St Francis of Assisi chose to be marginal and is today a symbol of medieval church renewal. Archbishop Oscar Romero chose to stand with the poor and oppressed of El Salvador. For that, he was assassinated and, more recently, proclaimed a saint, much to the joy of Christians around the world striving to live in solidarity with the poor. In recent years, in many parts of the world, lay women and men, nuns, priests and bishops have been killed because of their solidarity with the poor and oppressed in their struggle for justice and a fair go.

In so far as and our local church finds ways to prioritise the well-being and dignity of the poor and marginalised of our society it will avoid the side-show syndrome and occupy the main arena. However, we do risk contenting ourselves with welfare, which, though necessary, is basically a side-show. To truly occupy the main arena, we must challenge and commit to changing society, locally and globally, in ways that are life giving for all, especially those currently being denied opportunities to live life to the full – men, women and children who are often treated as ‘nobodies’.

In every society, people are branded, explicitly or subtly, as ‘nobodies’. Eduardo Galeano, an Uruguayan writer (b. 1940), wrote a poem about los Nadies (The Nobodies) in 1989. His writings challenge society to redress social injustices, in particular, in Latin America. This poem might help us heed and respond in justice to the poor and marginalised – the nobodies – of Australia. To begin to respond we need to get ourselves on the same wavelength as ‘The Nobodies’. Face to face listening is not a bad way to begin the process. Los Nadies in translation:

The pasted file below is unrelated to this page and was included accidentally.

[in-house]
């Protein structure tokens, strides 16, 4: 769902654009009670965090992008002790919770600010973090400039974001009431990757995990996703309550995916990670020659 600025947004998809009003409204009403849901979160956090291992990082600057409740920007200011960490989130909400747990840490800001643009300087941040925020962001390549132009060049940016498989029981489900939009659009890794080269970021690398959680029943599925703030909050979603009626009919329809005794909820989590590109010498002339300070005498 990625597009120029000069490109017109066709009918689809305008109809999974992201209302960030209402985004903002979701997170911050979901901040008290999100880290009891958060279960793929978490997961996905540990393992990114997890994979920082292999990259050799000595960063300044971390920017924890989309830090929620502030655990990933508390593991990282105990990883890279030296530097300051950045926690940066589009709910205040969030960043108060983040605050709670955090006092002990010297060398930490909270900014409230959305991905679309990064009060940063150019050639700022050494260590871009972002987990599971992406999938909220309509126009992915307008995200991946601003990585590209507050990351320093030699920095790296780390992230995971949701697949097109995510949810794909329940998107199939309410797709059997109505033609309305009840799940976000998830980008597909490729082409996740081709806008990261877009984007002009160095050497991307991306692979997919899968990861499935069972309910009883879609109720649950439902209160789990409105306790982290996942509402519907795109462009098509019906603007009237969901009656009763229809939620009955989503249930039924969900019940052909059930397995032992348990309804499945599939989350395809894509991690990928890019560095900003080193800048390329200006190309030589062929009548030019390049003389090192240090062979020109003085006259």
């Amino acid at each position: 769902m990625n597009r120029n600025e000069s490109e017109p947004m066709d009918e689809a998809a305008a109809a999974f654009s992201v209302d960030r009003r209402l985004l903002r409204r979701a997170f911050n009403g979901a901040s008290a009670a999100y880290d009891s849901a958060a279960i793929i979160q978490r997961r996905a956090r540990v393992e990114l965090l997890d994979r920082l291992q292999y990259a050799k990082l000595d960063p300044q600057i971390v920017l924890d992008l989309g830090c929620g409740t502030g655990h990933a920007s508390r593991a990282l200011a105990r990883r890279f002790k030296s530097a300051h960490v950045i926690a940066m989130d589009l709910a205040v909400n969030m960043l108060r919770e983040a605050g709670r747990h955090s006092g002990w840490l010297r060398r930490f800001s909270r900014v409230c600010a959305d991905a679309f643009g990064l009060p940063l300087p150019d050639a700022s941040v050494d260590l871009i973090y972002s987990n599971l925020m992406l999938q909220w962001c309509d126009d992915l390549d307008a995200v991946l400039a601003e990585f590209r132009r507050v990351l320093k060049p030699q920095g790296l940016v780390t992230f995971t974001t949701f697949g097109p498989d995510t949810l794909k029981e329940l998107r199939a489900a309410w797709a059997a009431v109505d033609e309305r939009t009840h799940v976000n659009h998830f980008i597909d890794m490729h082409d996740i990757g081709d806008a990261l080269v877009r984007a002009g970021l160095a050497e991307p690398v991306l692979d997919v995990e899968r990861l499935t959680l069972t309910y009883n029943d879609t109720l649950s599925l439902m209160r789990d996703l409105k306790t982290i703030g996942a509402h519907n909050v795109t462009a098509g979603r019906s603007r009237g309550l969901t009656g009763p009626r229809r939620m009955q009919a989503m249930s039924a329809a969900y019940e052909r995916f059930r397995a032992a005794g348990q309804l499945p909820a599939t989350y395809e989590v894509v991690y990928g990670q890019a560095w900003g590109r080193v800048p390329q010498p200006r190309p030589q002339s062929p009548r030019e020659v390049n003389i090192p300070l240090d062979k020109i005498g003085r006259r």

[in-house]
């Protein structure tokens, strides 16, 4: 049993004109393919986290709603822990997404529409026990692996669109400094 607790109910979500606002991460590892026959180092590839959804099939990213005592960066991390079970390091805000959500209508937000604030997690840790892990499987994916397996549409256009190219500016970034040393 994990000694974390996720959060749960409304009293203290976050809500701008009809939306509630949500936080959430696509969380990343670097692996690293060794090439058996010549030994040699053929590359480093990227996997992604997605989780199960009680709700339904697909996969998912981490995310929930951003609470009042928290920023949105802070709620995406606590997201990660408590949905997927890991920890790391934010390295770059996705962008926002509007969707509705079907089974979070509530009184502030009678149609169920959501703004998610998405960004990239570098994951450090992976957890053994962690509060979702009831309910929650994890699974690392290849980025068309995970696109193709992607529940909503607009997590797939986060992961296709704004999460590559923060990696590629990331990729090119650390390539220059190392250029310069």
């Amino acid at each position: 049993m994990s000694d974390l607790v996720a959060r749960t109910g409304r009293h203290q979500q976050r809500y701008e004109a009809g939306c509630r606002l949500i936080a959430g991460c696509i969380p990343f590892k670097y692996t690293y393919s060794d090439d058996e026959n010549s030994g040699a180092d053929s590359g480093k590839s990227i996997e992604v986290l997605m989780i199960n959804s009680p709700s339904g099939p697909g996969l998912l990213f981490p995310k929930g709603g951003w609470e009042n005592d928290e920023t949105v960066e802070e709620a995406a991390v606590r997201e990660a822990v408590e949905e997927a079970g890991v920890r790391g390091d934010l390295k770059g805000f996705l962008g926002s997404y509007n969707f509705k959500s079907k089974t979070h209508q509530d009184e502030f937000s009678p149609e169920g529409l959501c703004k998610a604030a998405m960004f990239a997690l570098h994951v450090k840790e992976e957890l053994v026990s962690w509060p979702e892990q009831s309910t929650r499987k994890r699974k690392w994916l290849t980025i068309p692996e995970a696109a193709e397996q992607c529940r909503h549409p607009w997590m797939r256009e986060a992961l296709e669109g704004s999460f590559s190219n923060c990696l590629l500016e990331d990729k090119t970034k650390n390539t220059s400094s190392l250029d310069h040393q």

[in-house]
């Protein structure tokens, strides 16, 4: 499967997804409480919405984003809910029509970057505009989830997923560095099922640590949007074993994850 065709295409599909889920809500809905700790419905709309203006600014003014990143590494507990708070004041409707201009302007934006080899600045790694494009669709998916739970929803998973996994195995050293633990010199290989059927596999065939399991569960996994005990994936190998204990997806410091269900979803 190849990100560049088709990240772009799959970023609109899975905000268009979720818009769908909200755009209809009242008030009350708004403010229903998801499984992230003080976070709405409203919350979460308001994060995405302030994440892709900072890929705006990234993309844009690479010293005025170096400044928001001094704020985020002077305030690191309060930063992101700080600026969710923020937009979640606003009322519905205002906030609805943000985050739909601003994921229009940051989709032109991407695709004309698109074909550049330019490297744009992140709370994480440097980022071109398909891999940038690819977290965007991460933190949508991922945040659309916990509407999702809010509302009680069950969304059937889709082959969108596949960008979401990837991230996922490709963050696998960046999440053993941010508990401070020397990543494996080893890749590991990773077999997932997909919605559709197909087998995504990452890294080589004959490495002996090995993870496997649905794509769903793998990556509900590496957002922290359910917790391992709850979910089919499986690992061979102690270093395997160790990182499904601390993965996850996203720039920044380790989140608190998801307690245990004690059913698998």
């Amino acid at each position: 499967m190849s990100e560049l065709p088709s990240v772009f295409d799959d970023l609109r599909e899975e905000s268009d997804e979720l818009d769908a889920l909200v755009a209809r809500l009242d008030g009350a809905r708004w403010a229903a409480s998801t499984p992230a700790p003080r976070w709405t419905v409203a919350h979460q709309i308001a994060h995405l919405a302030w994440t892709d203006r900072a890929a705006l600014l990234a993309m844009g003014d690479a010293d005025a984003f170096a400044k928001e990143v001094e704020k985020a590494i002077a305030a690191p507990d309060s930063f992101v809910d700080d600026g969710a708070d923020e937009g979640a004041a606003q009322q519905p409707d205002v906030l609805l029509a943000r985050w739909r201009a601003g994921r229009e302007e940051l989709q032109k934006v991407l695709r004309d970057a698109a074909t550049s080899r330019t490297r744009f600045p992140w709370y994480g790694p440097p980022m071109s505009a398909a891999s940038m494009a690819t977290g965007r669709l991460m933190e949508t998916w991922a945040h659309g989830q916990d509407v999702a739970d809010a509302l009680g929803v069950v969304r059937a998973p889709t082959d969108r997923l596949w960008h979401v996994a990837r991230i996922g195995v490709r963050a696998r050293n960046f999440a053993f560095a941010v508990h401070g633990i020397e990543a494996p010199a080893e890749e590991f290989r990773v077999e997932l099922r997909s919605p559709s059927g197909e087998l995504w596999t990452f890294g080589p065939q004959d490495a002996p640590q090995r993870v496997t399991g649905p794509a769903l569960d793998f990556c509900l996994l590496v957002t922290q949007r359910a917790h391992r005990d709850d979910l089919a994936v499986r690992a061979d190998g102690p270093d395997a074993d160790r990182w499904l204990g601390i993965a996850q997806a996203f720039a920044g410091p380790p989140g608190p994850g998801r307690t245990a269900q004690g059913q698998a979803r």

The Nobodies

Fleas dream of buying themselves a dog, and nobodies dream of escaping poverty: that one magical day good luck will suddenly rain down on them–will rain down in buckets. But good luck doesn’t rain down yesterday, today, tomorrow, or ever. Good luck doesn’t even fall in a fine drizzle, no matter how hard the nobodies summon it, even if their left hand is tickling, or if they begin the new day with their right foot, or start the new year with a change of brooms.

The nobodies: nobody’s children, owners of nothing.
The nobodies: the no ones, the nobodied, running like rabbits, dying through life, screwed every which way.
Who are not, but could be.
Who don’t speak languages, but dialects.
Who don’t have religions, but superstitions.
Who don’t create art, but handicrafts.
Who don’t have culture, but folklore.
Who are not human beings, but human resources.
Who do not have faces, but arms.
Who do not have names, but numbers.
Who do not appear in the history of the world, but in the police blotter of the local paper.
The nobodies, who are not worth the bullet that kills them.

i Inclusive language was not in the original text.

ii Laudato Sí, Pope Francis’ Encyclical Letter on care for earth, our common home.

Peter Woodruff worked as a missionary priest in Lima, Peru, from 1968 to 2008. He retired to Australia ten years ago and since then he has turned his hand to writing and editing. He presently edits The Australian Journal of Missionary Studies, an ecumenical journal. In early September 2018 Pearls and Irritations published Peter’s open letter to Pope Francis.